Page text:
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Paula Jacobsen with former trustee Fritz Gohl

However, Jacobsen, who has been absent from more than 26% of the fifteen Board Meetings held since she was elected as trustee, has had the opportunity to advocate for some other interesting issues.  As stated in our previous articles, May and June 2017 Board meeting recordings released  and July Board Meeting recordings released , she has found time to question the meeting minutes which characterized her friend’s public comments at the April 24thboard meeting as slanderous.  She has questioned why the Village couldn’t have employed a warmer and fuzzier process to inform a property owner of their violation of a cease and desist order with regard to illegal demolition of a residence and violation of the tree ordinance. It should be noted that the property owner in that case was a prominent donor to her trustee campaign.

Jacobsen has pondered the complexity of the Exterior Lighting Ordinance and wondered if it shouldn’t be revisited and revised, oblivious to the divisive history of the ordinance.  Coincidentally, her interest in lighting ordinance enforcement occurred only when another friend of hers had filed a complaint against a neighbor.

Paula has also suggested giving landmark status to historical homes in the village.  When asked to explain who would be the arbiter of this distinction and the mechanics of implementation or enforcement, she had no suggestion.

She also has given detailed reports of Arbor Day plans by the Heritage & Environs Committee at no fewer than three meetings. Let’s hear it for the oak sapling giveaway!!

And there has been advocacy for costly live video-streaming of Village Board meetings, which are only attended by a handful of the same residents each month.

It is not surprising that NONE of these issues were in the Jacobsen/Zubak campaign platform and that NONE of the issues in the platform have been pursued by the duo in any meaningful way in the past fifteen months.

And why is that? Because a quiet village operating harmoniously is not something the Abboud-o-philes can tolerate.  They must have controversy and they will create controversy were none exists. And when faced with the reality that President McLaughlin & this Administration have delivered on each and every promise they have made to the community, they pivot back to the old worn-out talking points. The village is operating better than it ever has, spending has been slashed and services are more efficient.  And that makes some embittered people very unhappy.  Change is not easy for some. And they are desperate to regain control.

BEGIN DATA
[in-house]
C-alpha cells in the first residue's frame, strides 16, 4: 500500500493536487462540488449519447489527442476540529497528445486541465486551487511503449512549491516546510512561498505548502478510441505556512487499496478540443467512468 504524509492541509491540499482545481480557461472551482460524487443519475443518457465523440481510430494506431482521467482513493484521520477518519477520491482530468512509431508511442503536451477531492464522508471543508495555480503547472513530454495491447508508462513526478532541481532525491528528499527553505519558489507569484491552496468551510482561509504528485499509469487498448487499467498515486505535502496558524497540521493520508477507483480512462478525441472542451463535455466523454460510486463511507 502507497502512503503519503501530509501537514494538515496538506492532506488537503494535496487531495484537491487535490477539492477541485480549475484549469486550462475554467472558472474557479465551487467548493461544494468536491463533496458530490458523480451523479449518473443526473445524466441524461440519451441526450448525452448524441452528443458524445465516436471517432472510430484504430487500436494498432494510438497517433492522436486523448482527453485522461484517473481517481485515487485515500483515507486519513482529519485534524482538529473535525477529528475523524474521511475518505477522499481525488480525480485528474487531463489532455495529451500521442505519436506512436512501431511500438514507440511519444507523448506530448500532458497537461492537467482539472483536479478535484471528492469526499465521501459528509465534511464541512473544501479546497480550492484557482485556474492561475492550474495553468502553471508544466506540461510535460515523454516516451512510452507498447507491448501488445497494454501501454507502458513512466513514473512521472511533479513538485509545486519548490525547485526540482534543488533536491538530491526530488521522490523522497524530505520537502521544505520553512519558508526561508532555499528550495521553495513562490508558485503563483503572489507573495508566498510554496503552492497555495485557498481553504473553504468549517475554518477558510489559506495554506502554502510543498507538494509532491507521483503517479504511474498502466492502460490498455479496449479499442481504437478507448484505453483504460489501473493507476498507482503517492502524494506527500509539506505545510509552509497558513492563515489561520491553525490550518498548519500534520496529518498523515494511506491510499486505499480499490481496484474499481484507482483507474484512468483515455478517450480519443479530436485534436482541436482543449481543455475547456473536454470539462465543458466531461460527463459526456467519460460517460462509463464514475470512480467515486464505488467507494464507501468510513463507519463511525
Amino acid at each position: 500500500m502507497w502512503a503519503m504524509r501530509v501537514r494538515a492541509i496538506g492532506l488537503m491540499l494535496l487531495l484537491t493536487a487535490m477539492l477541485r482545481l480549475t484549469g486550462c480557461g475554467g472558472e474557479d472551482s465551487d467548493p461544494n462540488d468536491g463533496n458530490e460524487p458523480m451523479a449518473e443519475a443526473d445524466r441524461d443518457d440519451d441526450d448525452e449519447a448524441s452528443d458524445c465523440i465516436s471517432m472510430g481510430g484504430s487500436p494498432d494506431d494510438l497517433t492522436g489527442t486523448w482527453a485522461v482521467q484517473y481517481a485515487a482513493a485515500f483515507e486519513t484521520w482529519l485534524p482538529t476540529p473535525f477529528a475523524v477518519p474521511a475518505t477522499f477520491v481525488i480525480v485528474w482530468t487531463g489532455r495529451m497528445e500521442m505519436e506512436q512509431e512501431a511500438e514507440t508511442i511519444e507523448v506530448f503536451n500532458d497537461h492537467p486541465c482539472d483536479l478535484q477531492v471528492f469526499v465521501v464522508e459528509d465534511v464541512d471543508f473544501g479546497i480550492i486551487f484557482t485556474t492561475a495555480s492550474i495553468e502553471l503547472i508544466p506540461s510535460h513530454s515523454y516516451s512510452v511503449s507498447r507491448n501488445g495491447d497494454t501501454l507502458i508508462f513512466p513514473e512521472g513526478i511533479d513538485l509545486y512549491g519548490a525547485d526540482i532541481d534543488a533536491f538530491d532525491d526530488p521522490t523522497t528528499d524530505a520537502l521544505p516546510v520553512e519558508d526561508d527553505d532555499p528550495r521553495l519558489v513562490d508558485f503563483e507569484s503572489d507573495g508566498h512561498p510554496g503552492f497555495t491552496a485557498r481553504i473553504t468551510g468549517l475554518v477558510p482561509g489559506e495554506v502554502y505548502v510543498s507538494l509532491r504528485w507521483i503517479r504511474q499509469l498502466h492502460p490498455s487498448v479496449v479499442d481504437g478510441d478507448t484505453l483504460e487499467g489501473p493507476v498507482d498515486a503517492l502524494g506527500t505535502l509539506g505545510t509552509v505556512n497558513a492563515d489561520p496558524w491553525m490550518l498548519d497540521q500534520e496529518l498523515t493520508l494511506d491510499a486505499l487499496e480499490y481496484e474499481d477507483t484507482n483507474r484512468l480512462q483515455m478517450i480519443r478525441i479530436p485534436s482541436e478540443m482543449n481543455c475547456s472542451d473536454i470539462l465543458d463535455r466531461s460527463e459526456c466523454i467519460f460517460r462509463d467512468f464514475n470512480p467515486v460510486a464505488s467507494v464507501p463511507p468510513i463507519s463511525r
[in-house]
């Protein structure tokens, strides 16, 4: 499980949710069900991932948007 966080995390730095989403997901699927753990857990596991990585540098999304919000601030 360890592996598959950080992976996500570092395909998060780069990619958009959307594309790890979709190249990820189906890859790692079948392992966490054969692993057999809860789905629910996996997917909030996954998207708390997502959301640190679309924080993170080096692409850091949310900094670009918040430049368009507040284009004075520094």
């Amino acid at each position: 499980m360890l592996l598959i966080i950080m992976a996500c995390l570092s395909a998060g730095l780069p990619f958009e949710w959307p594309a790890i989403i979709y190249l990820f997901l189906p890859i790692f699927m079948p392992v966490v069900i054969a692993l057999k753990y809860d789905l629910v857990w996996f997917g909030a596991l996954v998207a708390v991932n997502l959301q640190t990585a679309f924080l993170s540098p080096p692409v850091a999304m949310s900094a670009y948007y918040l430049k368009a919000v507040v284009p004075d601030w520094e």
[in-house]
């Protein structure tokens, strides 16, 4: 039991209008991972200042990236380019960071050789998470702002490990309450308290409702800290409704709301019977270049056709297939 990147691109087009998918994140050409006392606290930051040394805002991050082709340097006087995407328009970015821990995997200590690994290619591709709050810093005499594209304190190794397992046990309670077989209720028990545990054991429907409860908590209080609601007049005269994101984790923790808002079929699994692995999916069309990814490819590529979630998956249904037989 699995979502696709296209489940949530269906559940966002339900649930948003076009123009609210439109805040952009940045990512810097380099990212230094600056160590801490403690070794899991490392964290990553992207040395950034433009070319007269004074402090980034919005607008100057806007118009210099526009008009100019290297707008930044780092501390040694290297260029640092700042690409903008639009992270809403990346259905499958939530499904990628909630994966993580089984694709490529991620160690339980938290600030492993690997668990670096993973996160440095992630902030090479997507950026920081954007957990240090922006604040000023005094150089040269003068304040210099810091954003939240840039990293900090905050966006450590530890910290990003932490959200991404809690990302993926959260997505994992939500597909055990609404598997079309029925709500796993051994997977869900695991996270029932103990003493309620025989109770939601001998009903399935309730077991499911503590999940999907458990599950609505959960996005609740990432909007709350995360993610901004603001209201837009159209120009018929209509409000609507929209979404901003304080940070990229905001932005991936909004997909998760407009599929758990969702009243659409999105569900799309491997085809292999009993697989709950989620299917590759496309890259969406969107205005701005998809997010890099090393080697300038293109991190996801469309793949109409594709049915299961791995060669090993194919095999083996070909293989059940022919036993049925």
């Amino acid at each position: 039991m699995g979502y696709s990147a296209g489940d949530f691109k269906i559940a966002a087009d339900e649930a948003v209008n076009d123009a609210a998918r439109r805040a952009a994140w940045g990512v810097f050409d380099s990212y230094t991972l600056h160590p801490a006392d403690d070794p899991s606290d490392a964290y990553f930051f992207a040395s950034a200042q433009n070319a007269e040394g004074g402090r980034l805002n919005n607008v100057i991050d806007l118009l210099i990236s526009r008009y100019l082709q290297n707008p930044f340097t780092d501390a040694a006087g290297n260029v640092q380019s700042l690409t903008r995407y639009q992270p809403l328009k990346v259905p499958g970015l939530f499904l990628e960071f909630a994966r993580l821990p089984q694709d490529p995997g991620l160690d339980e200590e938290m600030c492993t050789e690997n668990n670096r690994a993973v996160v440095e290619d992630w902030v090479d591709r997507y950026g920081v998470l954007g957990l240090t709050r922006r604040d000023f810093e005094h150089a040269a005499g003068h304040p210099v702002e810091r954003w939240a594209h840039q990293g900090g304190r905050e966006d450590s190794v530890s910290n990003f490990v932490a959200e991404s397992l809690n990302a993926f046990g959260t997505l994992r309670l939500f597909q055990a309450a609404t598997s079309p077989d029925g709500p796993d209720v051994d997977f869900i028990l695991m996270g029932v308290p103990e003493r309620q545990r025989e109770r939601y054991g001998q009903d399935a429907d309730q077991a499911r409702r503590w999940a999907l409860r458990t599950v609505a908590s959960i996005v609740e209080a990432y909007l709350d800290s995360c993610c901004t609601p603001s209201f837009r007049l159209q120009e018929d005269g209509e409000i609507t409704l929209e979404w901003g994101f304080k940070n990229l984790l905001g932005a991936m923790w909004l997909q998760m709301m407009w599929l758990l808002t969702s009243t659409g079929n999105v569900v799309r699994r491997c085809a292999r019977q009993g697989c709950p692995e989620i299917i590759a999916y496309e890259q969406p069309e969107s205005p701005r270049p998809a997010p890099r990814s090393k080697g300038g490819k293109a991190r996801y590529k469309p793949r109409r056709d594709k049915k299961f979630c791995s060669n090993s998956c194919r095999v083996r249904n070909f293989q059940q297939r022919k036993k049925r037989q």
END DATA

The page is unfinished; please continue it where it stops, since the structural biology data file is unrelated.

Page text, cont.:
So the pot stirring will continue.  With a little eye of newt and toe of frog mixed in for good measure.  Here’s hoping that this bad spell will be broken soon.

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Illinois’ General Assembly, which had finally approved a budget but failed to act on an amendment regarding property tax freezes, should take a harder look at itself, Barrington Hills Village President Martin McLaughlin said during a recent interview.

“What is ridiculous is the General Assembly that hasn’t had the ability to deliver a balanced budget in years and refuses to address the public pension debacle that is a large contributor to the tax burden are the ones pointing to other entities as the problem,” McLaughlin told the Lake County Gazette.

Barrington Hills Village President Martin McLaughlin

McLaughlin said he has some experience doing what lawmakers in the Illinois General Assembly need to be doing. “As a village president that has reduced our Barrington Hills levy four out of my five years in office I am all for a freeze,” he said.

“However I would prefer a 15 percent reduction from all taxing bodies that make up our property tax bills – school districts, townships, community colleges, library districts, fire districts, abatement districts and others,” he said. ” Elected and appointed officials need to understand that Illinois taxpayers are in serious trouble. We are declining in population as people give up and move out of our state.”

To read the full article in the Lake County Gazette, click here.